The ring of erudite alacrity consists of 3 rings, and spinning the gold band lets you perfectly memorize one area or up to 1000 words of text, for 24 hours. This is perfectly codified. The platinum band allows for quicker spell research, magical crafting and locating written information – and yes, the item does take losing and retaking the item into account regarding total duration calculation! The final band provides a short-term initiative, Ref-save and AC-boost. Ring of the treacherous advisor mirrors the alignment of casters attempting to discern the wearer’s alignment; the second ability allows the wearer to lie even in magical zones. The scabbard ring can hold a weapon in tattoo form on the forearm of the wearer.
The pdf also contains a new rod, the heartstone rod, which nets blindsense – by virtue of hearing creature heartbeats! It also can affect targets with the curse of the tell-tale heart, making targets that lie or attempt to stretch the truth suffer from racing heartbeats and become both fatigued and shaken. So cool! The wondrous items with include the bracelets of freedom and are super tough to notice, netting the wearer a massive +20 bonus to hide them from inspection. These enhance Escape Artist, and, as a swift action, all but guarantee escape from manacles and similar restraints, making is a great item when attempting an extraction of a target of an infiltration under the guide of having been caught. The bracers also allow you to make inspection seem like you’re still restrained. Cool one! Candles of the sacrament blesses those nearby and may affect evil targets nearby with bane. Okay one, I guess. Chain caltrops are magical, cause bleeding damage, entangle like tanglefoot bags and are reusable. For 600 gp, certainly worth getting! Cool one!
The pdf also includes two stylish pieces of headwear – the cheater’s hat makes the target super lucky in games of chance, with suitable rules-representations of the effects and some nice storytelling potential. As an item for the crooked, the pilferer’s gloves complement it and have a built-in set of masterwork thieves’ tools and, beyond enhancing Sleight of Hand and Stealth used to steal or the steal maneuver, it also alerts the wielder of magical alarms and the like and may be used to dispel such effects. During Disable Device checks, the gloves can also shroud the wearer in silence. With the threefold knocker glove, you may knock on a door and emerge from another unlocked door within the same building or 100 ft. With three knocks, you can even bring allies with you. Love it! And if someone catches you – well, there’s always the toxic scabbard for light weapons, which can bypass detection and becomes even more useful for those with the poison use ability.
The second hat would be the detective’s cap, which enhances Perception and Sense Motive and allows for tracking In cities via Knowledge (local) – fun twist there! If you’re wearing that cap, you may also be interested in the mark of the authority, a badge that enhances your own CMB and that of nearby allies with a couple of fitting 1/day spells. With the inspector’s bullhorn you WILL be hear – it basically acts as a megaphone. It helps to Intimidate those in the cone, and the horn enhances the DC of sonic-based effects channeled through it. It also can 3/day greater command/greater forbid action, as chosen. The horn also allows the user to demand that targets show themselves, negating invisibility, blink and similar effects. If already visible, the affected targets must move towards the user. Damn useful!!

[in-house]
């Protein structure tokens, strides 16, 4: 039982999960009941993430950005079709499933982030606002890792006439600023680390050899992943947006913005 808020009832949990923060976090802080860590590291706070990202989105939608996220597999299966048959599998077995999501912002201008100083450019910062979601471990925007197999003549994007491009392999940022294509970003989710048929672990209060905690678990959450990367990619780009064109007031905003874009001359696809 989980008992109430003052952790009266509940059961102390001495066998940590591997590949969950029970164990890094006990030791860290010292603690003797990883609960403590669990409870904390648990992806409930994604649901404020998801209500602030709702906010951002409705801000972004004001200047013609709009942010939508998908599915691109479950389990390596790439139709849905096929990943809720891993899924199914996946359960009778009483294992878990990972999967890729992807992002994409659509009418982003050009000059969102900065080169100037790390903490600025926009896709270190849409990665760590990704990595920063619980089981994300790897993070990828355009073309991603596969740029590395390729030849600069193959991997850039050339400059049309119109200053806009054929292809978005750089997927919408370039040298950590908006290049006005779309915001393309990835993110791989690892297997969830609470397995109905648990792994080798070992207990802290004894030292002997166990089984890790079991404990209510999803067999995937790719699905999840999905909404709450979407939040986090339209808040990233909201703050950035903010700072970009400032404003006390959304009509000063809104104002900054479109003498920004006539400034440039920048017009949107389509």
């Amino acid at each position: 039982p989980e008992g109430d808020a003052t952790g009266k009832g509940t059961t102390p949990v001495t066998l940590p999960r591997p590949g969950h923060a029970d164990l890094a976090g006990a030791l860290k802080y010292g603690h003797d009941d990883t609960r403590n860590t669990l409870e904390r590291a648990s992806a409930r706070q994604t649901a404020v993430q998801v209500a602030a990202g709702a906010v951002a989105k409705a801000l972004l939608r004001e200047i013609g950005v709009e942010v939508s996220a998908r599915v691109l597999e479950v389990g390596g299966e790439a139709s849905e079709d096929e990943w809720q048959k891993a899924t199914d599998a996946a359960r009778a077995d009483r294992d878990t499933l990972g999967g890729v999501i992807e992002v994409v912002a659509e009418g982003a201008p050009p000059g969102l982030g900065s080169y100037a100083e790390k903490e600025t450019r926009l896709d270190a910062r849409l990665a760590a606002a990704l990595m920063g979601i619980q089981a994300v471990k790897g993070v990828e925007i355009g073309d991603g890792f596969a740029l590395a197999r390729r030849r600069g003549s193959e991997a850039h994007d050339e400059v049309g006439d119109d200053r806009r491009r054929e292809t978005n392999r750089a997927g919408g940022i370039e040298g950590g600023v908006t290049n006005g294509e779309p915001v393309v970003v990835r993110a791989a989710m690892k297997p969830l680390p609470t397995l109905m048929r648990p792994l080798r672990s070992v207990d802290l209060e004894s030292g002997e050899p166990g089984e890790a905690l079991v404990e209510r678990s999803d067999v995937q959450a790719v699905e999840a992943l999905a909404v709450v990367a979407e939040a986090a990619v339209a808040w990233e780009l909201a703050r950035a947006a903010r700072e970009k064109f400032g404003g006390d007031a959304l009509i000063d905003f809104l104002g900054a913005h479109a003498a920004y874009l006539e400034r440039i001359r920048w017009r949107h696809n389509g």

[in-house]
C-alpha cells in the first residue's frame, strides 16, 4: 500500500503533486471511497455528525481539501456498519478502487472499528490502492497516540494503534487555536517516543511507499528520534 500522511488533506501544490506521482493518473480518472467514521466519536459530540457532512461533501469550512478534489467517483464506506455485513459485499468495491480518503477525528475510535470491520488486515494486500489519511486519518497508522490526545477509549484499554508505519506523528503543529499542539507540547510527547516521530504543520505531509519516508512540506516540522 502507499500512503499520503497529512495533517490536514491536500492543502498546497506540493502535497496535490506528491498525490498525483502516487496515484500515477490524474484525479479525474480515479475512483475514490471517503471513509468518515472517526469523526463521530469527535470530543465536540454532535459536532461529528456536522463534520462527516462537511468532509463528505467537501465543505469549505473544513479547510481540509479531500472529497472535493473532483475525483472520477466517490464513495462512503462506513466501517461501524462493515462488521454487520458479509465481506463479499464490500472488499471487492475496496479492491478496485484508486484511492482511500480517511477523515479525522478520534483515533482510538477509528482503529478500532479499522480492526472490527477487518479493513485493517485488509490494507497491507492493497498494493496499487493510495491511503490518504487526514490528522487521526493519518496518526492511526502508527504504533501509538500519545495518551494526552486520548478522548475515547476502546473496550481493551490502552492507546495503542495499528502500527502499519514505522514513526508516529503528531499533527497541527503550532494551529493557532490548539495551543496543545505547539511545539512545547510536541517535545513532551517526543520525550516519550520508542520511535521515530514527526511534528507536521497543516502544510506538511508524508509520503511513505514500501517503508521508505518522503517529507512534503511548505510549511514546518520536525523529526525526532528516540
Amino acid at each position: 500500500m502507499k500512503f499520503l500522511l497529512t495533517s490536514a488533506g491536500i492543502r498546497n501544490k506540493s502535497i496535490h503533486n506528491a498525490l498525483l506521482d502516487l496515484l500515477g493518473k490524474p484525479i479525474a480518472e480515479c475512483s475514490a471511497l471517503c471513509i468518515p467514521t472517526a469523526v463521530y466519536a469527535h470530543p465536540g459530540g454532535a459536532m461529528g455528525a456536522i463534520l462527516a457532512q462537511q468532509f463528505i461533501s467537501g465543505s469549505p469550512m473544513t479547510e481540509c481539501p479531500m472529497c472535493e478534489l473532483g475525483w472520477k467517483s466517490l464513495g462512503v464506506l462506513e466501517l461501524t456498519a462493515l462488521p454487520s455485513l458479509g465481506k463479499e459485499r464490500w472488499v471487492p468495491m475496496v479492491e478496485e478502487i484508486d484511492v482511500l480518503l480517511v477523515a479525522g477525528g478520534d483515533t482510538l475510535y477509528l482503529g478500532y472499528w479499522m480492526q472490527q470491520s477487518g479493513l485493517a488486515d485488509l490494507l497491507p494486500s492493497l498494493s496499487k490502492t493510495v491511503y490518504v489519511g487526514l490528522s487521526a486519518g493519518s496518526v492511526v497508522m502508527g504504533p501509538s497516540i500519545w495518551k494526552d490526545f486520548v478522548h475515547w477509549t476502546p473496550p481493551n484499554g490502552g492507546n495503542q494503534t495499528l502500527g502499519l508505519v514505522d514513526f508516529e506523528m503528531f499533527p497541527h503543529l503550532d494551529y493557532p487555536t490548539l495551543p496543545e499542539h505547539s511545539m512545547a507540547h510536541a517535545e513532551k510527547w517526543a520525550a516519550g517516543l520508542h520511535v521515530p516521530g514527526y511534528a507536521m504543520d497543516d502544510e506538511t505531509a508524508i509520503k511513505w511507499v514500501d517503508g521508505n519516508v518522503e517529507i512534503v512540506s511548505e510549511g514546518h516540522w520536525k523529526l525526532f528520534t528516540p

The beautifully-illustrated clockwork spotter is an intricate clockwork birdy that, upon activation, becomes a clockwork raven that can locate creatures and objects and help find the path. Really neat!
The cloak of the drifter helps generalize the wearer and disguise as nonspecific targets and helps blend in crowds. Nice one! Glassee gloves tightly codify making items transparent. The senator’s stole helps with social skills and allows the wearer to instruct targets with know peerage and it enhances language-dependent effects and fortifies the wearer versus charm and dominate while enhancing the wearer’s harmless charms, making them harder to dispel. At, ironically, twice the price of the stole, the ratty robes enhance Sleight of Hand and fortifies the wearer against poisons and diseases. The robe also prevents rats and rat swarms from attacking the wearer, and allows the wearer to turn into a rat swarm once per day. Even cooler: this may be used as a reactive dispersal to mitigate the worst brunt of assaults. The third such equipment would be the gorgeously-illustrated sewer suit, which acts as either a +1 leather armor or in conjunction with it, as a garment. The hood filters filth and helps versus disease and nausea and swarms. It also helps you hold your breath and allows for quicker movement through bogs etc. Cool! Finally, there would be portable waterworks, buckets that can turn into wells or fountains!
Editing and formatting are top-notch on both a formal and rules-language level. Layout adheres to a 2-column full-color standard that crams a lot of information on every page, and the pdf sports some really cool, new original artworks in full color. The pdf comes with detailed, nested bookmarks, making navigation comfortable and smooth.